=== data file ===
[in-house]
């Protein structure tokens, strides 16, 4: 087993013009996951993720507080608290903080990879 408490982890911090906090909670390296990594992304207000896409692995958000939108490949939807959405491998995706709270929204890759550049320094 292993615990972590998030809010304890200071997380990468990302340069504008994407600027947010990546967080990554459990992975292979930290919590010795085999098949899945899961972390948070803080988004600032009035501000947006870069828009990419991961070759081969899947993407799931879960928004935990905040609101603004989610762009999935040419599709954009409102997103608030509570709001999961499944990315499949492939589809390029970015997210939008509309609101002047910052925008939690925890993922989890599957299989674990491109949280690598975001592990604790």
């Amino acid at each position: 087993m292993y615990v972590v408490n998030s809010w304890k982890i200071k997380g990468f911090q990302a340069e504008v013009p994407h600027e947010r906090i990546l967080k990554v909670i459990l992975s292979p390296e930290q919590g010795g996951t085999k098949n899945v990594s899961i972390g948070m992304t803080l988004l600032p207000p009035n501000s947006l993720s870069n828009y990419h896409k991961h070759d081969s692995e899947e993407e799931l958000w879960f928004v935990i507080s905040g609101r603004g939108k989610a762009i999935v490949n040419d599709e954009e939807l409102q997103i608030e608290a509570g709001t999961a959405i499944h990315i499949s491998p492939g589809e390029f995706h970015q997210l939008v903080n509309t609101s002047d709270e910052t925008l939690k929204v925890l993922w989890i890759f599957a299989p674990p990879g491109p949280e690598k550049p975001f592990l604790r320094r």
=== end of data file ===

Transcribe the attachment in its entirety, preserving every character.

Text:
[in-house]
């Protein structure tokens, strides 16, 4: 087993013009996951993720507080608290903080990879 408490982890911090906090909670390296990594992304207000896409692995958000939108490949939807959405491998995706709270929204890759550049320094 292993615990972590998030809010304890200071997380990468990302340069504008994407600027947010990546967080990554459990992975292979930290919590010795085999098949899945899961972390948070803080988004600032009035501000947006870069828009990419991961070759081969899947993407799931879960928004935990905040609101603004989610762009999935040419599709954009409102997103608030509570709001999961499944990315499949492939589809390029970015997210939008509309609101002047910052925008939690925890993922989890599957299989674990491109949280690598975001592990604790």
């Amino acid at each position: 087993m292993y615990v972590v408490n998030s809010w304890k982890i200071k997380g990468f911090q990302a340069e504008v013009p994407h600027e947010r906090i990546l967080k990554v909670i459990l992975s292979p390296e930290q919590g010795g996951t085999k098949n899945v990594s899961i972390g948070m992304t803080l988004l600032p207000p009035n501000s947006l993720s870069n828009y990419h896409k991961h070759d081969s692995e899947e993407e799931l958000w879960f928004v935990i507080s905040g609101r603004g939108k989610a762009i999935v490949n040419d599709e954009e939807l409102q997103i608030e608290a509570g709001t999961a959405i499944h990315i499949s491998p492939g589809e390029f995706h970015q997210l939008v903080n509309t609101s002047d709270e910052t925008l939690k929204v925890l993922w989890i890759f599957a299989p674990p990879g491109p949280e690598k550049p975001f592990l604790r320094r």